ETH Zurich Quadruples WLAN Speeds to 216 Mbps

MIMO (multiple input, multiple output) technology is becoming common in wireless networks based on the pre-802.11n standard. The existing technology, however, has limits in multi-user wireless networks.

Researchers at ETH in Zurich have constructed and demonstrated a MIMO WLAN system capable of data rates up to 216 Mbps in a multi-user network.

“For the first time, the Zurich-based researchers were able to demonstrate that the principle of multiple antenna systems is actually feasible for use in complex wireless networks both theoretically and using their test facility,” ETH Zurich said in a news release Wednesday (March 12). “In doing so, they succeeded in constructing a compact multi-user system, currently with three stations in a bench scale, where every station transmits or receives via four antennae. This meant that the utilization of the frequency range for each of the three users could be up to four times higher than with present-day WLAN networks.”

One of the goals of the project is to develop procedures to decode the MIMO signals as efficiently as possible. Adding more users and more antennas to the system increases the amount of data that can be transmitted but makes it more difficult to demodulate the signal.

The work is part of the MASCOT (Multiple-Access Space-Timing Coding Testbed) project. The three-year project started in 2006. In February, ETH Zurich held its first open house to demonstrate the technology. Presentations from the event are available on-line.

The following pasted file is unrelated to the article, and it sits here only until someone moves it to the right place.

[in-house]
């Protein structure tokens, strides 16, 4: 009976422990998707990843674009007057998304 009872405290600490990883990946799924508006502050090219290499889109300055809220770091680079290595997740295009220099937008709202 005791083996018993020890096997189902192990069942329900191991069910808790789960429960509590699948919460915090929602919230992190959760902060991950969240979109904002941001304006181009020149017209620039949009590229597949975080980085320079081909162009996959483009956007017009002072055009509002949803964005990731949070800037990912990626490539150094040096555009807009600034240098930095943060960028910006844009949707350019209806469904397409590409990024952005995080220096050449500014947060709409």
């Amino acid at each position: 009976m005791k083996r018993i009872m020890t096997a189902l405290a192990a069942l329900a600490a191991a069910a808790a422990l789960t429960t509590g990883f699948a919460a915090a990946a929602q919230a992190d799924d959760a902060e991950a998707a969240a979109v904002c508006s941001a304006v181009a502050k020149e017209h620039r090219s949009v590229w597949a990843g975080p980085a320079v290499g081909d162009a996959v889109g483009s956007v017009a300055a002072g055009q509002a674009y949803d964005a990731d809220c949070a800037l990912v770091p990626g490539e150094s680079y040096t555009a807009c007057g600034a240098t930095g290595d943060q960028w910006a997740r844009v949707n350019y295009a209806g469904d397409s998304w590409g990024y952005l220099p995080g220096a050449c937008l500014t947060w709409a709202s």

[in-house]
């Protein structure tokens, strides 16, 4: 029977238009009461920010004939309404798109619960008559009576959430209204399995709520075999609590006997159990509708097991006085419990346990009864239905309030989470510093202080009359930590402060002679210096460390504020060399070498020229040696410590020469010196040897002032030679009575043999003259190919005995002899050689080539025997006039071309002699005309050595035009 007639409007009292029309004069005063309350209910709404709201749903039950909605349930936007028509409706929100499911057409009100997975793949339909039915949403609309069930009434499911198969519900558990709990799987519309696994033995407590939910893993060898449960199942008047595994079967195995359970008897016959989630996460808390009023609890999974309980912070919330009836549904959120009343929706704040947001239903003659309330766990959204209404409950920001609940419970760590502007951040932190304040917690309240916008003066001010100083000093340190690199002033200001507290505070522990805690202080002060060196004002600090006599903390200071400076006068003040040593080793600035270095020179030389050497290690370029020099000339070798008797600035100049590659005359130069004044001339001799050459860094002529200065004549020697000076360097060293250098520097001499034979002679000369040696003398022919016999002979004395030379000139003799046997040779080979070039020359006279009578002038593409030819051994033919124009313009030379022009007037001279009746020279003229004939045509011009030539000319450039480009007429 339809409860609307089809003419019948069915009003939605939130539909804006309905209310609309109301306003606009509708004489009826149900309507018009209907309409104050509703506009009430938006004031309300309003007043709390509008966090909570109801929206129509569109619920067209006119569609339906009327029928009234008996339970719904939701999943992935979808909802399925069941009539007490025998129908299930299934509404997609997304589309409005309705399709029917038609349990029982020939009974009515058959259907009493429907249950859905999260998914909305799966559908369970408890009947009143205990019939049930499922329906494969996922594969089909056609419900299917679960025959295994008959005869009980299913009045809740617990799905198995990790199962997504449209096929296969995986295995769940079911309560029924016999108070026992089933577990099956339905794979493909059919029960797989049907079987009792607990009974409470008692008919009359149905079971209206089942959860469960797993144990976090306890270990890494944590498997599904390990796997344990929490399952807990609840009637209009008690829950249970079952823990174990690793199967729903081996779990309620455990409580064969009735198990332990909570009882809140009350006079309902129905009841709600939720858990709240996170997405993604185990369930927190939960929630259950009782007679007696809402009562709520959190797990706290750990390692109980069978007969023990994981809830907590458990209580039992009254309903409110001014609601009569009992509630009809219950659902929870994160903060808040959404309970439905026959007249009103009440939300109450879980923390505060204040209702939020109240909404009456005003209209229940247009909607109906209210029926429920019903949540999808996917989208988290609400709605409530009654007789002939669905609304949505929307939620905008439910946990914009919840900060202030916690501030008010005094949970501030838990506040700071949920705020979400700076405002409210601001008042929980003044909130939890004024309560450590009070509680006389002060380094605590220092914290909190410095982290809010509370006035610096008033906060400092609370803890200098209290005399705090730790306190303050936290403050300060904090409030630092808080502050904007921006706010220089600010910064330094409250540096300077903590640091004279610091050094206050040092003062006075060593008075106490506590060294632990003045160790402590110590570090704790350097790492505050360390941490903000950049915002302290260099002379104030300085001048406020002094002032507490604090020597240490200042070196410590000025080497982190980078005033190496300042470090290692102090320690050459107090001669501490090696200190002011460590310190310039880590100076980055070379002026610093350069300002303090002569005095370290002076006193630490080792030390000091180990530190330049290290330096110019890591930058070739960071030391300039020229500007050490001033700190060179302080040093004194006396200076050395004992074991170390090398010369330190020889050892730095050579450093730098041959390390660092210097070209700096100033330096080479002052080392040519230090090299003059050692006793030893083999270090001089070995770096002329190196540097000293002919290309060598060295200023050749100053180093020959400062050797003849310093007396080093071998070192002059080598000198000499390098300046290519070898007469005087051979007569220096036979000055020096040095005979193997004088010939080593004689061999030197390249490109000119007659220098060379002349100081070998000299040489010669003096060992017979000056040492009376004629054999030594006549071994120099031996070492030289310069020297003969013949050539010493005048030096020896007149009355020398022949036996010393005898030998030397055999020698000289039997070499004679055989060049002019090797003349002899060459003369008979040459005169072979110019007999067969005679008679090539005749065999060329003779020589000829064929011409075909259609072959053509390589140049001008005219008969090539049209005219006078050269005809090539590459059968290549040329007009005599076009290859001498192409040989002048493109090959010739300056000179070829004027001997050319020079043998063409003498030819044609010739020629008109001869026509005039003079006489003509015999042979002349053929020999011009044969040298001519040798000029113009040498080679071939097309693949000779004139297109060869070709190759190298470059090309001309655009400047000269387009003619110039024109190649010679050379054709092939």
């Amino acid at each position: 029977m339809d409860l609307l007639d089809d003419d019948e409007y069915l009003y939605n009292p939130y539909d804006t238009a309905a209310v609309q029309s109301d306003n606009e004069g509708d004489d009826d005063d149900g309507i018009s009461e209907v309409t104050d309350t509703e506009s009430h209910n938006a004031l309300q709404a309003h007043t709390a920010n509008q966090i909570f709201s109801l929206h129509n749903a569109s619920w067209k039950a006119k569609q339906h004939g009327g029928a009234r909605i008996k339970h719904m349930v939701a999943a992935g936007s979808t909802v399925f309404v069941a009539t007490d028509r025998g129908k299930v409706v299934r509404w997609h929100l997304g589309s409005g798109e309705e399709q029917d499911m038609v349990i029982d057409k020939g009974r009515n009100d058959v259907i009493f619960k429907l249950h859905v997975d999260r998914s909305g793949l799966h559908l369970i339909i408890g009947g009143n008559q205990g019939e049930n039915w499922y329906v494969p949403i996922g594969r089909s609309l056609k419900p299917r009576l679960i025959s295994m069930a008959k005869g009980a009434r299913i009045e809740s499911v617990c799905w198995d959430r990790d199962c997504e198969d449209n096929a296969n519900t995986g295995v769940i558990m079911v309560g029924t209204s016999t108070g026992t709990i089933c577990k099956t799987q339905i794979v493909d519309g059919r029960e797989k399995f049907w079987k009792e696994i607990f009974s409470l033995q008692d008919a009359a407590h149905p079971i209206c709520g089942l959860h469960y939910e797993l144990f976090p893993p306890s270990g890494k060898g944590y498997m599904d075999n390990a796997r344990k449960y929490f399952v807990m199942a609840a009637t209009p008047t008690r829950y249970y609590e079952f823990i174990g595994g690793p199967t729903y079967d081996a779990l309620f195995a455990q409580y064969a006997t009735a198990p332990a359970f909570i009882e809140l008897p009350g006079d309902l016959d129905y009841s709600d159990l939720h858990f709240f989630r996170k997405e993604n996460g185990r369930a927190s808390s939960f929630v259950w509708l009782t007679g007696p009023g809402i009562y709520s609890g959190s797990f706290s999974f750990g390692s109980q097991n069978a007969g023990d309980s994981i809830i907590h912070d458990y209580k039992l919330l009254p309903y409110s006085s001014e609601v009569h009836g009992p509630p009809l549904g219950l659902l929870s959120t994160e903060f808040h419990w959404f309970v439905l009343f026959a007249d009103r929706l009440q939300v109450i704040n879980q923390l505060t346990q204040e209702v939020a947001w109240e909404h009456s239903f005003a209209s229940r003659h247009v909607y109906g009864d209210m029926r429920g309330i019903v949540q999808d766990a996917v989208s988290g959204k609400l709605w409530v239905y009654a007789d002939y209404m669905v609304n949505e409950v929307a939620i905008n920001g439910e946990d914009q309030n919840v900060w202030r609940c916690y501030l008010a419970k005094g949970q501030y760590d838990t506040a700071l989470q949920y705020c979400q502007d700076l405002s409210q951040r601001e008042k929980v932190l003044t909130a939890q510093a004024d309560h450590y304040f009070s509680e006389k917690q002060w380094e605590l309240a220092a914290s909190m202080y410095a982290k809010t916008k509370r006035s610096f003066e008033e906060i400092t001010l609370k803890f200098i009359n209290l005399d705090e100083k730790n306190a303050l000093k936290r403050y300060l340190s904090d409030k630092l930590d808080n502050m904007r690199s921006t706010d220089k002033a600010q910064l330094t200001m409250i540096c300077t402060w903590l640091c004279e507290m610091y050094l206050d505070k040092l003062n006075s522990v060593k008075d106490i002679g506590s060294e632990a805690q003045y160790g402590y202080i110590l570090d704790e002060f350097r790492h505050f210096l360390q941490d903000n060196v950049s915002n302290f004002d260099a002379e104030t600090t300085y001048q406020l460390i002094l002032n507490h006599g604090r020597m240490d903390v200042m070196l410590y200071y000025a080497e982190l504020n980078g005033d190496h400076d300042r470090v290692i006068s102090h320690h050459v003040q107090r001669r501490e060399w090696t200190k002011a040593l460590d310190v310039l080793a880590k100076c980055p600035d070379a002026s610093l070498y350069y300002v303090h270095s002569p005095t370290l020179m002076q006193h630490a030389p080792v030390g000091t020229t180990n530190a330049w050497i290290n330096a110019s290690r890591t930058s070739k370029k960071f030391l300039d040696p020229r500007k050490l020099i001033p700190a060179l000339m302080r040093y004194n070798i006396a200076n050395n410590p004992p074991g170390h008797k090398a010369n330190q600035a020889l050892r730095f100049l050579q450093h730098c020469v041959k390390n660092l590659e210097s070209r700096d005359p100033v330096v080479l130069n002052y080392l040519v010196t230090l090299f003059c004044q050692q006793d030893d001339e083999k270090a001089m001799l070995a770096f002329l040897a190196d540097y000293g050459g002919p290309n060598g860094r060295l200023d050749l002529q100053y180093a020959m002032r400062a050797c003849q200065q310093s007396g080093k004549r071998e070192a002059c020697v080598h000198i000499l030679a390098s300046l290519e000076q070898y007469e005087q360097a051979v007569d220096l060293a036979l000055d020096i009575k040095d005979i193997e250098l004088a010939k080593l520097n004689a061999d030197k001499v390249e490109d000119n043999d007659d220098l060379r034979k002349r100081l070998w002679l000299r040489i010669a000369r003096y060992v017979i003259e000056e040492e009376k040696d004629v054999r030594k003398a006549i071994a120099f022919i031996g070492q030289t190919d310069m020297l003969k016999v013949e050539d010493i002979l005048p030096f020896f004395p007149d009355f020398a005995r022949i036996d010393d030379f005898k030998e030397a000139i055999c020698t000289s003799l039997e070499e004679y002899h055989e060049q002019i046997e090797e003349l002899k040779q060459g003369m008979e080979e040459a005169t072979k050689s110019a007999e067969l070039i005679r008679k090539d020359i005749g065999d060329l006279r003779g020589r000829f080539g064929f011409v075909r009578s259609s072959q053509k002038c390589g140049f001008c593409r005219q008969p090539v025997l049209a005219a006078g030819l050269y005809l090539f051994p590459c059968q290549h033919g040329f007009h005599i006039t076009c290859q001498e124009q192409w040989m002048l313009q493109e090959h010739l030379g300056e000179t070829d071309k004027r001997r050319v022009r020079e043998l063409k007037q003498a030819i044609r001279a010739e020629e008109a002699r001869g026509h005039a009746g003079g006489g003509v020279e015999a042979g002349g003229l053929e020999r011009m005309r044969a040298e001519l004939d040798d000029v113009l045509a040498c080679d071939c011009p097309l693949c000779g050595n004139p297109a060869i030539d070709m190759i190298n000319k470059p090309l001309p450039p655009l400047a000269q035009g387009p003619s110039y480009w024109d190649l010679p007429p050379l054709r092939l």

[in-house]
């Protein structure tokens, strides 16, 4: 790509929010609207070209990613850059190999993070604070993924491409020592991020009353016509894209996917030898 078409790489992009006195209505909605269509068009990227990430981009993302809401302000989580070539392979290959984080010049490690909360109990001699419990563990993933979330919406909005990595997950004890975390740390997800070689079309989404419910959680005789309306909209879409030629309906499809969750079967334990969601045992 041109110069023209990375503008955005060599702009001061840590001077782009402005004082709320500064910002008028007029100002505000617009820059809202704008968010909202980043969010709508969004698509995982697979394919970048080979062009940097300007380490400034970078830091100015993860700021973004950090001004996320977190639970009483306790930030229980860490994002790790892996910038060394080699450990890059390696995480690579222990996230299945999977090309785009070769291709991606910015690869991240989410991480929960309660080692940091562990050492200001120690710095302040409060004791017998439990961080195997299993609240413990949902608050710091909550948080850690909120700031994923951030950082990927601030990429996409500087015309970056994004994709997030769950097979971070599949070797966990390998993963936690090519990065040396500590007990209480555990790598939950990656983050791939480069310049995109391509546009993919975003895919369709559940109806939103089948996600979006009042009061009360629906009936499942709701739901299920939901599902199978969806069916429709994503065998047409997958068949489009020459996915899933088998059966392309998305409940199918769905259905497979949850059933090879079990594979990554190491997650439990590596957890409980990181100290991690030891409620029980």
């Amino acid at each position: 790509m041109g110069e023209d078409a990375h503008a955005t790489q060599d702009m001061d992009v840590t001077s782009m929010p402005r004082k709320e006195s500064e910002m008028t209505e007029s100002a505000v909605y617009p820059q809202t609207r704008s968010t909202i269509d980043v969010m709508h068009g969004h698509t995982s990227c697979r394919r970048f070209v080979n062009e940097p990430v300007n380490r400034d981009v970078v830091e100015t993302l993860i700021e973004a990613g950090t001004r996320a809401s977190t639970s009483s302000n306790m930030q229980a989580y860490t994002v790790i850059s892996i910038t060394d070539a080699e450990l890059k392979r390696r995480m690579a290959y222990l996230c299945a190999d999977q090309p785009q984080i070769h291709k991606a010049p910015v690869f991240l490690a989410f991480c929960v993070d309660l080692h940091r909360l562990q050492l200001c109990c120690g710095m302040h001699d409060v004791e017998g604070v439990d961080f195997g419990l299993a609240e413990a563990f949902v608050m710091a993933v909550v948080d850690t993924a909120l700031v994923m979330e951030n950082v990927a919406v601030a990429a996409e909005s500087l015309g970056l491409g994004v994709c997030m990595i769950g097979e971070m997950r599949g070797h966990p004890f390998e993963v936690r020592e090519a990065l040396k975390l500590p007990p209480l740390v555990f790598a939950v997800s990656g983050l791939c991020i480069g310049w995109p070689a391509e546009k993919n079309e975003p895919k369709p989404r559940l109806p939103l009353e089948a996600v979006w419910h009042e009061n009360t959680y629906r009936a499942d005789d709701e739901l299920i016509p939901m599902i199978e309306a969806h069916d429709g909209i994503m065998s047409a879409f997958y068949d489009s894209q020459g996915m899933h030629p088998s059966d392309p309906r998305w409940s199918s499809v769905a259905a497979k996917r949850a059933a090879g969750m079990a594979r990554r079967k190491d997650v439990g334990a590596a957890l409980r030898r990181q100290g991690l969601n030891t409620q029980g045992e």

MIMO technology has uses beyond wireless networks. In unrelated projects, researchers elsewhere are investigating use of MIMO technology to increase the data capacity and robustness of terrestrial DTV transmission without increasing the amount of spectrum required.

Doug Lung

Doug Lung is one of America's foremost authorities on broadcast RF technology. As vice president of Broadcast Technology for NBCUniversal Local, H. Douglas Lung leads NBC and Telemundo-owned stations’ RF and transmission affairs, including microwave, radars, satellite uplinks, and FCC technical filings. Beginning his career in 1976 at KSCI in Los Angeles, Lung has nearly 50 years of experience in broadcast television engineering. Beginning in 1985, he led the engineering department for what was to become the Telemundo network and station group, assisting in the design, construction and installation of the company’s broadcast and cable facilities. Other projects include work on the launch of Hawaii’s first UHF TV station, the rollout and testing of the ATSC mobile-handheld standard, and software development related to the incentive auction TV spectrum repack.
A longtime columnist for TV Technology, Doug is also a regular contributor to IEEE Broadcast Technology. He is the recipient of the 2023 NAB Television Engineering Award. He also received a Tech Leadership Award from TV Tech publisher Future plc in 2021 and is a member of the IEEE Broadcast Technology Society and the Society of Broadcast Engineers.